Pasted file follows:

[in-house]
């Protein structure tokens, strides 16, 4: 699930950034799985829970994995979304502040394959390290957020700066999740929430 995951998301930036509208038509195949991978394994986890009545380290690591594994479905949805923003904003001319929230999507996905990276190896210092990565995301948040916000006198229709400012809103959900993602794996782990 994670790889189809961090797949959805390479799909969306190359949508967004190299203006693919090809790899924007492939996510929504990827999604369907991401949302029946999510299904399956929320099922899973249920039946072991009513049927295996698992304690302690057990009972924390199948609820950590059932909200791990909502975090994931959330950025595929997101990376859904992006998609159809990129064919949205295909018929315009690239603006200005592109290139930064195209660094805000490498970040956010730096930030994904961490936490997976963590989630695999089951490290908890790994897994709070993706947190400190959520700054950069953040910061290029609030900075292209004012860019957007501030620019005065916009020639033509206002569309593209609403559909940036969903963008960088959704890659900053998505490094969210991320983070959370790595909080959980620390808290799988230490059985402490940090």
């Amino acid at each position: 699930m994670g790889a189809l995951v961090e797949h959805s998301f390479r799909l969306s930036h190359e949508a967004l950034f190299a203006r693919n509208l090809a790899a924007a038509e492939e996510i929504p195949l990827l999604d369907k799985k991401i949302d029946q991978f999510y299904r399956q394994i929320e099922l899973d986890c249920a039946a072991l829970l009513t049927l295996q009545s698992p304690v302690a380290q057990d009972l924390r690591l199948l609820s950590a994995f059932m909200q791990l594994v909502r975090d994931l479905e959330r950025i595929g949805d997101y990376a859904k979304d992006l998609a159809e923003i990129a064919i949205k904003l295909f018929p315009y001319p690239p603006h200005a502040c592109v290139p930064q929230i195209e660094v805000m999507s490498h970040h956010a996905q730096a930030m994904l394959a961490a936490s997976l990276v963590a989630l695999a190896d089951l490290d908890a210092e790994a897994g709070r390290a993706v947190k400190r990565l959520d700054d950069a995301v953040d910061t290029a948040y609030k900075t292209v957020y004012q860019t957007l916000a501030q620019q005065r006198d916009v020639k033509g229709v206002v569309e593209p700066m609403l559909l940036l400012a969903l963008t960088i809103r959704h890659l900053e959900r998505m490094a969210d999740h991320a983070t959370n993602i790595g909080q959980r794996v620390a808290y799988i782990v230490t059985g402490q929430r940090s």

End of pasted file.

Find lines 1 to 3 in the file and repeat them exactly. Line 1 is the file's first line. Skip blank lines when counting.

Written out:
[in-house]
């Protein structure tokens, strides 16, 4: 699930950034799985829970994995979304502040394959390290957020700066999740929430 995951998301930036509208038509195949991978394994986890009545380290690591594994479905949805923003904003001319929230999507996905990276190896210092990565995301948040916000006198229709400012809103959900993602794996782990 994670790889189809961090797949959805390479799909969306190359949508967004190299203006693919090809790899924007492939996510929504990827999604369907991401949302029946999510299904399956929320099922899973249920039946072991009513049927295996698992304690302690057990009972924390199948609820950590059932909200791990909502975090994931959330950025595929997101990376859904992006998609159809990129064919949205295909018929315009690239603006200005592109290139930064195209660094805000490498970040956010730096930030994904961490936490997976963590989630695999089951490290908890790994897994709070993706947190400190959520700054950069953040910061290029609030900075292209004012860019957007501030620019005065916009020639033509206002569309593209609403559909940036969903963008960088959704890659900053998505490094969210991320983070959370790595909080959980620390808290799988230490059985402490940090």
């Amino acid at each position: 699930m994670g790889a189809l995951v961090e797949h959805s998301f390479r799909l969306s930036h190359e949508a967004l950034f190299a203006r693919n509208l090809a790899a924007a038509e492939e996510i929504p195949l990827l999604d369907k799985k991401i949302d029946q991978f999510y299904r399956q394994i929320e099922l899973d986890c249920a039946a072991l829970l009513t049927l295996q009545s698992p304690v302690a380290q057990d009972l924390r690591l199948l609820s950590a994995f059932m909200q791990l594994v909502r975090d994931l479905e959330r950025i595929g949805d997101y990376a859904k979304d992006l998609a159809e923003i990129a064919i949205k904003l295909f018929p315009y001319p690239p603006h200005a502040c592109v290139p930064q929230i195209e660094v805000m999507s490498h970040h956010a996905q730096a930030m994904l394959a961490a936490s997976l990276v963590a989630l695999a190896d089951l490290d908890a210092e790994a897994g709070r390290a993706v947190k400190r990565l959520d700054d950069a995301v953040d910061t290029a948040y609030k900075t292209v957020y004012q860019t957007l916000a501030q620019q005065r006198d916009v020639k033509g229709v206002v569309e593209p700066m609403l559909l940036l400012a969903l963008t960088i809103r959704h890659l900053e959900r998505m490094a969210d999740h991320a983070t959370n993602i790595g909080q959980r794996v620390a808290y799988i782990v230490t059985g402490q929430r940090s």